April 23 (Bloomberg) -- Investors may be rewarded for picking up the defaulted notes of Midwest Vanadium Pty over the next 12 months as the company gets funding to revive its mining business, according to Independent Credit Research LLC.
The Australian miner missed a $19 million coupon payment to holders of its $335 million notes in February, following a fire at its Windimurra plant that month. It received a A$29.7 million ($27.8 million) loan to rebuild the project from its owner’s biggest shareholder Droxford International Ltd. on April 14, while bondholders agreed to a debt forbearance through Aug. 15.
The 11.5 percent note maturing in 2018 last traded at 55.875 cents on the dollar on April 14 to yield 30.17 percent, according to Trace, the bond-price reporting system of the Financial Industry Regulatory Authority. They fetched 64.25 cents a year earlier.
“I’m bullish on the value of the assets,” Stan Manoukian, founder of ICR, a California-based distressed debt research company, said by phone yesterday. “Droxford sees a lot of value in the project. Even if they have to invest another $100 million, the project is worth at least $1 billion in terms of the opportunity cost to build or finish it and the reserves.”
Midwest Vanadium, owned by Perth-based Atlantic Ltd., is the only default in Australia this year and one of 13 companies globally to have missed payments to bondholders through April 9, according to Standard & Poor’s. There are 75 percent odds the company’s bonds will be restructured because the Windimurra project remains undercapitalized, Manoukian said.
The Droxford loan is for working capital and to partly repay creditors, Terry Bourke, a general counsel for Atlantic, said by e-mail today. Money from the business-interruption claim from its insurance policy relating to the fire in February is providing daily financing for post-fire expenses, he said.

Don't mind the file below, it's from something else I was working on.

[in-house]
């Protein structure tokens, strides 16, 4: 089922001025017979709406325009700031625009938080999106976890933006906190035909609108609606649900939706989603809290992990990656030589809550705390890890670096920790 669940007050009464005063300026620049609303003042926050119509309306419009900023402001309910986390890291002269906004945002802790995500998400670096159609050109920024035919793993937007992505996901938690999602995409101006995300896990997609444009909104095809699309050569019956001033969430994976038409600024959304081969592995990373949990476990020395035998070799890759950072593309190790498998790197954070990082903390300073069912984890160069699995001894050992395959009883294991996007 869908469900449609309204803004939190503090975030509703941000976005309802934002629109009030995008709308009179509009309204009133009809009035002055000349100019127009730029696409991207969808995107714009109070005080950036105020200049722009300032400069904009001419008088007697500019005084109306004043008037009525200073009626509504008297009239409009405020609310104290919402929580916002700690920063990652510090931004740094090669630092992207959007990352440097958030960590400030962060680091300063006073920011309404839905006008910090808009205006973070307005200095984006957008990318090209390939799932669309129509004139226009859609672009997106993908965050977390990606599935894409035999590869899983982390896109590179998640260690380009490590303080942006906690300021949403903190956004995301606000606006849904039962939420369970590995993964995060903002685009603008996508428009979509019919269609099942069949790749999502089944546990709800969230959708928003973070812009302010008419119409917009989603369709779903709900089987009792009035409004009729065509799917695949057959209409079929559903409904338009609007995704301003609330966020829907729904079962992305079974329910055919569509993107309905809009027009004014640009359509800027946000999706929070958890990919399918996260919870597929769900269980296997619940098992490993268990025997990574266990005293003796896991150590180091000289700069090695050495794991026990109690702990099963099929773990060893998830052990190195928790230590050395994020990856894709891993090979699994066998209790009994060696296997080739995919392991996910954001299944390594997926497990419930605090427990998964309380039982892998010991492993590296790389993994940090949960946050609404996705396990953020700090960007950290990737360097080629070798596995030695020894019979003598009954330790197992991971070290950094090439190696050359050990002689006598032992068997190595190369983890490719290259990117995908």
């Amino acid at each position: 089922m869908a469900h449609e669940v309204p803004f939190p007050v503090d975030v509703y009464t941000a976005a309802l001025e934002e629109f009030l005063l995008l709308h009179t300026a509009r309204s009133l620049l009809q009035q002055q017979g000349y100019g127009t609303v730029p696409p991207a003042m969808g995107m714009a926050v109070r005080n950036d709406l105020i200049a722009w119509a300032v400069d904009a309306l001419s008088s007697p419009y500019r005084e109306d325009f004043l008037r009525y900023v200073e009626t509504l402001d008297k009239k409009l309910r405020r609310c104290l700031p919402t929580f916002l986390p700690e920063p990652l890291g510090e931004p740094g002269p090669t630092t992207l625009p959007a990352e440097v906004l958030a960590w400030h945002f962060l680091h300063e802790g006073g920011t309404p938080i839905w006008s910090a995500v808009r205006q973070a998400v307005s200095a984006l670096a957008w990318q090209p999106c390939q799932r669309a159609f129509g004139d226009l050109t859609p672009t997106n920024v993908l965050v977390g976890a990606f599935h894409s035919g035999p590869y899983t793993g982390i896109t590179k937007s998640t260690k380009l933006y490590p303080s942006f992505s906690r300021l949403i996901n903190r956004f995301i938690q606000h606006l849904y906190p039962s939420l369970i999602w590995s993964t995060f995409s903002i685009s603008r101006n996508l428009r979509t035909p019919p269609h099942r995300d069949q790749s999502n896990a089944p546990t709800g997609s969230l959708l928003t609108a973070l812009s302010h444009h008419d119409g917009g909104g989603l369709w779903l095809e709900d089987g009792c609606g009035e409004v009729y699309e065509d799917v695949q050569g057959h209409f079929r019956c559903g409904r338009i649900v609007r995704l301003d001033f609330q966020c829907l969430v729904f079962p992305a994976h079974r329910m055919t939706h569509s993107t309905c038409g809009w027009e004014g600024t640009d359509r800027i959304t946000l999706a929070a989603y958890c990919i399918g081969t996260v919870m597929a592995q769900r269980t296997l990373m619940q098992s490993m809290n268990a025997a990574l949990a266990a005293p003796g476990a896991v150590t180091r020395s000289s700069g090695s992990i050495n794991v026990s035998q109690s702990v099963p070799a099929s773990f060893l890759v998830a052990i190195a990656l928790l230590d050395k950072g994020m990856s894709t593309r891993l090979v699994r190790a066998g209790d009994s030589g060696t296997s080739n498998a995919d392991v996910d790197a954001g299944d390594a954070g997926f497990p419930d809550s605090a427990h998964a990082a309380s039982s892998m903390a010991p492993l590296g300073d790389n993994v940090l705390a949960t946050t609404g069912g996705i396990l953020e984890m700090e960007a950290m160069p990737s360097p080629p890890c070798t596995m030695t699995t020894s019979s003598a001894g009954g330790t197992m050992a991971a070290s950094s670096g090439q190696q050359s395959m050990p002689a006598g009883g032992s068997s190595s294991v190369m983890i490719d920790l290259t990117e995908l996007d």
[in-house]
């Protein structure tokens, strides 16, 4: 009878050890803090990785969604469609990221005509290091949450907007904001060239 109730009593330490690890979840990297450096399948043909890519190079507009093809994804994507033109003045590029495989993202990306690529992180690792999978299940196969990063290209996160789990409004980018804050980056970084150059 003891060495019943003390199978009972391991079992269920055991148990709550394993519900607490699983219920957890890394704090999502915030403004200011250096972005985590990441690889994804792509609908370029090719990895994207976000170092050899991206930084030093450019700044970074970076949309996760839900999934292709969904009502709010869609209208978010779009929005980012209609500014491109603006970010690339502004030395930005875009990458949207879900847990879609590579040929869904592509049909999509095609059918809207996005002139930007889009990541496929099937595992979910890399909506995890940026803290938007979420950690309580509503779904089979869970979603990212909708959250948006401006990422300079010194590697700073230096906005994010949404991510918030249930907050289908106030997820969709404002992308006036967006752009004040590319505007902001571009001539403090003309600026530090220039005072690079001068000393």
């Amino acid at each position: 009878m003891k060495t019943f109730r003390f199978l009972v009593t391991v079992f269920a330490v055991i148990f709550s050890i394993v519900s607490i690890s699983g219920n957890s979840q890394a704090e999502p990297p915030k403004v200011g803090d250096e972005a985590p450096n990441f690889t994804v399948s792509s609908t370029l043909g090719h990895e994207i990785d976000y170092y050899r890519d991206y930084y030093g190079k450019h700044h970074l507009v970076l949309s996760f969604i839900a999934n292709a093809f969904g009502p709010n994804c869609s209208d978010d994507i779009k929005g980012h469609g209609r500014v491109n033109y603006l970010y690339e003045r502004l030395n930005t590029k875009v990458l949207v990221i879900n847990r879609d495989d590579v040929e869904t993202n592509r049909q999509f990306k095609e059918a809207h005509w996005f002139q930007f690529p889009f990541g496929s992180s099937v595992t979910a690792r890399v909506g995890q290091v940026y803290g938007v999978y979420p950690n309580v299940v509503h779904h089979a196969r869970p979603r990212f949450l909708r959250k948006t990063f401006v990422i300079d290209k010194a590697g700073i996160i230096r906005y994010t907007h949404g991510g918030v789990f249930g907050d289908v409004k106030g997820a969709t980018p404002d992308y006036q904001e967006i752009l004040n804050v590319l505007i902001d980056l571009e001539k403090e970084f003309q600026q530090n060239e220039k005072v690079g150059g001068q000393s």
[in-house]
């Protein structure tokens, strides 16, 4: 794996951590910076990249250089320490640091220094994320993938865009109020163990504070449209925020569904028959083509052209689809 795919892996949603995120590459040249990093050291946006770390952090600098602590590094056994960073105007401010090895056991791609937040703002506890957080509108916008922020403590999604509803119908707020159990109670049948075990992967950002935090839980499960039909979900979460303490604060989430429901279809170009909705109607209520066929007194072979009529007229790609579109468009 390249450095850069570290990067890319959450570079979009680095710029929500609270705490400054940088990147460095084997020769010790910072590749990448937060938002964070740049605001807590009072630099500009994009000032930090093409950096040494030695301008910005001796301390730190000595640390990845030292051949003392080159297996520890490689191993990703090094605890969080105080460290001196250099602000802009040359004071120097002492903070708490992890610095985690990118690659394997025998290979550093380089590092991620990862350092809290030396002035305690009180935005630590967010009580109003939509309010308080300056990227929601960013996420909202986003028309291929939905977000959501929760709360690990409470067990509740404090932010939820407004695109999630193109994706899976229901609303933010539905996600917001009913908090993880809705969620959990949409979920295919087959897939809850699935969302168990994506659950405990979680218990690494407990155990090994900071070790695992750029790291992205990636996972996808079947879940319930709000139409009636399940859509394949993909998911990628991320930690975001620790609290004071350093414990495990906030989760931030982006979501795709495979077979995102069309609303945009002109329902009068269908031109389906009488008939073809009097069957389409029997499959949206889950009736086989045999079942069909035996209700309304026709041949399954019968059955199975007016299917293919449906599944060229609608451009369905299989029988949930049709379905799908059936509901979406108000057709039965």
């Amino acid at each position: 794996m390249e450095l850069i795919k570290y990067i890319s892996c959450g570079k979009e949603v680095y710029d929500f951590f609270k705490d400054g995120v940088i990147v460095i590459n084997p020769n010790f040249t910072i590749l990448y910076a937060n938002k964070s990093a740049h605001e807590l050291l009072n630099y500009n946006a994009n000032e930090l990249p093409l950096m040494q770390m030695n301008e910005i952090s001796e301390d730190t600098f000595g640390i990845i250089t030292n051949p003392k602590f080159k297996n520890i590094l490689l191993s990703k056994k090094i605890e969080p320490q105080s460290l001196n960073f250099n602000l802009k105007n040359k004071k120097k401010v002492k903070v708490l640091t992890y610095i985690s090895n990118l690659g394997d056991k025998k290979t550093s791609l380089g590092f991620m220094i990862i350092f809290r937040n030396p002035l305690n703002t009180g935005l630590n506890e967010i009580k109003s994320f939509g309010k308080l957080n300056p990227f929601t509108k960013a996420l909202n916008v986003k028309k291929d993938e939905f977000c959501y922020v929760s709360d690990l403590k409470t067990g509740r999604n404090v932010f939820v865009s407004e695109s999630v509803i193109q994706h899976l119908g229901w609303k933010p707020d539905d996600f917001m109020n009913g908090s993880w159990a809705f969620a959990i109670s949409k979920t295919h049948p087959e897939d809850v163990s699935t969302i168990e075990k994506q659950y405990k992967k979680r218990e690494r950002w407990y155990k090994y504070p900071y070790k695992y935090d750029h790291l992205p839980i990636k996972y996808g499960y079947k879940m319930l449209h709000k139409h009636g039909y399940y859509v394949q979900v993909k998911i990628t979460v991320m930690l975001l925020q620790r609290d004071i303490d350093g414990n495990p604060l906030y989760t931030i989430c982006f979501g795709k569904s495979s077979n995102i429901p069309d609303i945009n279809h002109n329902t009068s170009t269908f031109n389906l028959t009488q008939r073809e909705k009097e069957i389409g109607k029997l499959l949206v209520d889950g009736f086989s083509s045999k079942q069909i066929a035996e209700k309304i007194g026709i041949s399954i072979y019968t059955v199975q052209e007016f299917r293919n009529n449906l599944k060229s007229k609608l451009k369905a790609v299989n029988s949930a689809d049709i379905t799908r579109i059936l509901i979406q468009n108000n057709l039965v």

“Midwest Vanadium has committed to use excess cash flow to repay the loan,” Bourke said. The company has made arrangements to convert any remaining portion of the Droxford loan into senior secured notes, and initiate a restructuring to strengthen the mining business, he said.
“The form of that restructuring has not yet been determined,” he said.
Atlantic, whose stock has been halted in Sydney since February, bought the plant in 2010 and achieved first production in January 2012, according to its website. The company targeted annual production of 6,300 metric tons in the first quarter of 2013 to meet about 7 percent of global demand before the fire damaged the facility this year.
The Perth mine contains an estimated 28 years of reserves in vanadium, which is used in steel and titanium manufacturing. Australian vanadium is sold to the U.S. under a free-trade agreement while producers from China, South Africa and Russia face anti-dumping duties, according to Atlantic. Ferrovanadium in the U.S. has climbed 8.8 percent this year through April 16 to $13.60 per pound, according to Metal Bulletin prices.
“The reason why the bonds are trading at these levels is because of the uncertainty about how long and how much it will take to rebuild the plant and to ramp up production,” Manoukian said.
While a debt restructuring may weigh on bond prices, any declines will likely attract new investors from among private-equity distressed funds, he said. As soon as the business revival plans become clearer over the next nine to 12 months, distressed debt investors will likely “run after” such an opportunity, he said.
Manoukian set up ICR in September 2009 after stints at companies including Guggenheim Capital, Bank of America Corp. and Pacific Investment Management Co., according to the firm’s website. His recommendations gained an average 28.4 percent in 2013 and 25.7 percent in 2012, according to notes to investors.
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